Thus, the same forecast may provide very useful information to some users while being misleading to others. For want of anything obviously superior, the most common gauge of the quality of a macroeconomic forecast is how accurately it predicts real GDP growth.
Real GDP is the most inclusive summary measure of all the finished goods and services being produced within the geographic boundaries of the nation. For many purposes, there is much value in knowing with some lead time whether to expect real GDP to be increasing at a rapid rate a booming economy with a growth rate above 4 percent , to be slowing down or speeding up relative to recent behavior, or to be slumping a weak economy with a growth rate below 1 percent or even a recessionary economy with a negative growth rate.
The information contained in Figure 2 can be used to judge, in the summary fashion just indicated, the econometric forecasting accuracy achieved by the Research Seminar in Quantitative Economics RSQE of the University of Michigan over the past three-plus decades. There are several ways to characterize the quality of the RSQE forecasting record. Although the forecasts missed the actual percentage change by an average of only 1.
Application of Econometric Methods to Various Economic Problems
On the other hand, six years had forecast errors of 2 percentage points or more, and for and , the forecast errors were 3. The discussion, so far, has focused on what is referred to as a structural econometric model. That is, the econometrician uses a blend of economic theory, mathematics, and information about the structure of the economy to construct a quantitative economic model.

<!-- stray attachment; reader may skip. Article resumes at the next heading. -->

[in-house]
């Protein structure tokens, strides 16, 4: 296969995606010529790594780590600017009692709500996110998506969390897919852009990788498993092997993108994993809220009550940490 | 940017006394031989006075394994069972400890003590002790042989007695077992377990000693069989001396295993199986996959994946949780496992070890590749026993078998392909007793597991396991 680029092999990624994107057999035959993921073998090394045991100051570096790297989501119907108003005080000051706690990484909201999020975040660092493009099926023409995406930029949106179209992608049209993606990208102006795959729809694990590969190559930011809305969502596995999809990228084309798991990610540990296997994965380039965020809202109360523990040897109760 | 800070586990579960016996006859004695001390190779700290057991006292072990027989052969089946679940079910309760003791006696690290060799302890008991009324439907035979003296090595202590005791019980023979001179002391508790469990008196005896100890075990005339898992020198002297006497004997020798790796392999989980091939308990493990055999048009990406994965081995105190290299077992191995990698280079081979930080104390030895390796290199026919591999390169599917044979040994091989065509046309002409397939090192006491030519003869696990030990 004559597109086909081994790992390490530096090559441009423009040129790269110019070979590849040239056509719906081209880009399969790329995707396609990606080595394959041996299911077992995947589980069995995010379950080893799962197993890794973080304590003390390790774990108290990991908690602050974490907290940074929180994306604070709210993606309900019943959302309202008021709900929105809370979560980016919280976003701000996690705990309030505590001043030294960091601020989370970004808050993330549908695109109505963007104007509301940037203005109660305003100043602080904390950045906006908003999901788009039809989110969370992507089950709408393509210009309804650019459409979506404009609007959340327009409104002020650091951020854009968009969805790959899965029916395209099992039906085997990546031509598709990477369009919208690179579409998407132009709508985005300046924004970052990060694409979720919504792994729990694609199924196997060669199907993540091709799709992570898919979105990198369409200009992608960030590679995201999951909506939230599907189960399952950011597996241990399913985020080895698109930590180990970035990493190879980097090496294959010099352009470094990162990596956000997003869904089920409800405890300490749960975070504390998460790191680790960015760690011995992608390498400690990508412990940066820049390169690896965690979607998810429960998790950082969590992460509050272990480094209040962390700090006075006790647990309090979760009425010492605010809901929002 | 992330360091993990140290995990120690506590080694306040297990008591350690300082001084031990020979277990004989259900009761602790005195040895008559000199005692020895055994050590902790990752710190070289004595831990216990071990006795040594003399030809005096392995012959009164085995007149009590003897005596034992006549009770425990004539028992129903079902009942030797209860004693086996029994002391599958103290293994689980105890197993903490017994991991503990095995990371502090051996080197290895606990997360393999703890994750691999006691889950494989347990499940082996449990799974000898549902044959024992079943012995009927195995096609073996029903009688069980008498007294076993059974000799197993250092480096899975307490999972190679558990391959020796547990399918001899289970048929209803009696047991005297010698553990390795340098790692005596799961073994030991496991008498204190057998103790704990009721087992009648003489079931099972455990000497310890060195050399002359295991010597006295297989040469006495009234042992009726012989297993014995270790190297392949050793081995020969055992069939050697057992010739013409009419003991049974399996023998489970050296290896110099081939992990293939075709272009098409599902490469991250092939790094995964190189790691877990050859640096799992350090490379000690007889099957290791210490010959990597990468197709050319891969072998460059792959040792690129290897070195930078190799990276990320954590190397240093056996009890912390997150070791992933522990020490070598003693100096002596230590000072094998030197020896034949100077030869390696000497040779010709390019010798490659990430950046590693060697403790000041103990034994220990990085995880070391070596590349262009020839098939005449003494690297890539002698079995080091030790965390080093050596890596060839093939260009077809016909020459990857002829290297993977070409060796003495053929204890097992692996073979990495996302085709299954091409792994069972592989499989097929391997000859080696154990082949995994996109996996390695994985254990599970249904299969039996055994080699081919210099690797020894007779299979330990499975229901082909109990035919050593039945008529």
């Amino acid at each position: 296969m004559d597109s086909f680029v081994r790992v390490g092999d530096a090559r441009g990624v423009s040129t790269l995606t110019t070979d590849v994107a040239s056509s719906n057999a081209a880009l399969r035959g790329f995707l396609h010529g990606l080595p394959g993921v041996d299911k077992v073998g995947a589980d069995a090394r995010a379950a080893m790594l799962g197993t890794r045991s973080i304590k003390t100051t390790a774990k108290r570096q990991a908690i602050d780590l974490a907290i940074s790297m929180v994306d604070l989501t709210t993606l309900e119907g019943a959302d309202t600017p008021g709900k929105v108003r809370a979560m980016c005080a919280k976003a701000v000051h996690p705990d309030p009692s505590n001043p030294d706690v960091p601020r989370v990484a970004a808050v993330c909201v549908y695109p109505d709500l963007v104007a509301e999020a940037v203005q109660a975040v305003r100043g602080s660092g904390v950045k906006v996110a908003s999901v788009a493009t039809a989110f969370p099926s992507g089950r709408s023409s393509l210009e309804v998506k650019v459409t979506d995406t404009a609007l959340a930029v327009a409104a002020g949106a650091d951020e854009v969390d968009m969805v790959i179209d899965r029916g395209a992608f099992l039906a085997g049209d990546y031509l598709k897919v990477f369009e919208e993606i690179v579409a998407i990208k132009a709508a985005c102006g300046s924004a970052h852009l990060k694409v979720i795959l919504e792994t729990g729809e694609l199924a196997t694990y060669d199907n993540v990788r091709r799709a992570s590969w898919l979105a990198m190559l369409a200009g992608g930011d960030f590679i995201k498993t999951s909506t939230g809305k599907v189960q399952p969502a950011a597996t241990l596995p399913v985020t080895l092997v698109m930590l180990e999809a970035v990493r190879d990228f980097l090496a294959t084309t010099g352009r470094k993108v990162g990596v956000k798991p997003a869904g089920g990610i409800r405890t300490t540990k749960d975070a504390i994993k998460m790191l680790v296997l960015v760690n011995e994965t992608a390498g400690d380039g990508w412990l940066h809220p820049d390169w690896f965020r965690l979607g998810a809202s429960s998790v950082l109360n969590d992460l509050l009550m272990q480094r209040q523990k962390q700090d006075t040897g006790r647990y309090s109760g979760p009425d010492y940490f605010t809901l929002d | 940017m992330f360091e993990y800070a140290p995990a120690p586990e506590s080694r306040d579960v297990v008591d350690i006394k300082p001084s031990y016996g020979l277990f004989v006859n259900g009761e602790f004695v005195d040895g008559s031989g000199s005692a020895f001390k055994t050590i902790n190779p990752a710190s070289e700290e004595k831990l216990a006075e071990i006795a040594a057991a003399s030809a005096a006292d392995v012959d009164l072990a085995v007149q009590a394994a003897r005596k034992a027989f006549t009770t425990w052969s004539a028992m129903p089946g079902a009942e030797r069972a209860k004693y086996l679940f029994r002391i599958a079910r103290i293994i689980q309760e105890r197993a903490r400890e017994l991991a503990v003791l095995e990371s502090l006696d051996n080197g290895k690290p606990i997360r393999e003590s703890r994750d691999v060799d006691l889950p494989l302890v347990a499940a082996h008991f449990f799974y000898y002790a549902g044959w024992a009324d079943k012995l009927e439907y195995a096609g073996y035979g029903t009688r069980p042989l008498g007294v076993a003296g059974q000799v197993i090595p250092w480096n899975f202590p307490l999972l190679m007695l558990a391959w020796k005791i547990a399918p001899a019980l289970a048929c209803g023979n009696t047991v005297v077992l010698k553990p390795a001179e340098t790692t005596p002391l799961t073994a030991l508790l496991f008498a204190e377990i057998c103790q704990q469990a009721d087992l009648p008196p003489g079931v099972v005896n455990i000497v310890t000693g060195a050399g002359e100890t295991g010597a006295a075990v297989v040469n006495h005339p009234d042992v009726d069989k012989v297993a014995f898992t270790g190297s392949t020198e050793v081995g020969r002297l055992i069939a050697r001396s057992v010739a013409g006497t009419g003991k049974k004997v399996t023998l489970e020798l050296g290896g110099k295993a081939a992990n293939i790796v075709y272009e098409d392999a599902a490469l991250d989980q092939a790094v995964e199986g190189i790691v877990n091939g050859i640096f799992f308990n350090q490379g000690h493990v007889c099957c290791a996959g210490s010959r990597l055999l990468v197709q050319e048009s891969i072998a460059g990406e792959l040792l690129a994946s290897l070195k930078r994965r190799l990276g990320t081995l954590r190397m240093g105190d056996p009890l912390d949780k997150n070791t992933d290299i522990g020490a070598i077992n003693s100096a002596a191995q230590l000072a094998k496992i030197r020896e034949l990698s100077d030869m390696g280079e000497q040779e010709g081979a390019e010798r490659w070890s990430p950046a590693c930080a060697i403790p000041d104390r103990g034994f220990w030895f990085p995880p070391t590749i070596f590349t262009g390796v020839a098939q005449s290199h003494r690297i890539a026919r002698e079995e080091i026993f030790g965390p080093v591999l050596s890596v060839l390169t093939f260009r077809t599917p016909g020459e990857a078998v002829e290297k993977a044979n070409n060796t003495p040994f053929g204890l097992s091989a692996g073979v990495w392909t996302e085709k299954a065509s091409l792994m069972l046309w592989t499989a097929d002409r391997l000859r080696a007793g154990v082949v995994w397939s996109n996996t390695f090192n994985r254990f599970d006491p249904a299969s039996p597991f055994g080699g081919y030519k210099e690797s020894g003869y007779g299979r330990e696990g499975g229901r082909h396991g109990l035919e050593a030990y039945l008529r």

The econometrician then turns to the observed data—the facts—to estimate the unknown parameter values and turn the economic model into a structural econometric model. The idea, for example, that spending on clothing and shoes is determined by household income comes from the core of economic theory. This situation makes it far more difficult than implied to this point to specify the economic model one must begin with to wind up with a structural econometric model for use in forecasting.
In recent years, econometricians have found that it is possible to do economic forecasting using a simpler, nonstructural, procedure without losing much forecast accuracy. Although the simpler procedure has significant costs, these costs do not show up in the normal course of forecasting. The idea of time-series forecasting is easily explained with the aid of Figure 3 , which shows year-by-year changes in spending on clothing and shoes starting in and.
Use of Prior Information. Preliminary Test and Stein-Rule Estimators. Feasible Generalized Least Squares Estimation. Lagged Dependent Variables and Autocorrelation. Unobservable Variables. Varying Coefficient Models. Distributed Lags. Uncertainty in Model Specification and Selection. Introduction to Simultaneous Equations Models.
Limited Information Estimation. Full Information Estimation. Properties of Dynamic Simultaneous Equations Models. Special Topics in Simultaneous Equations.
Related Econometric methods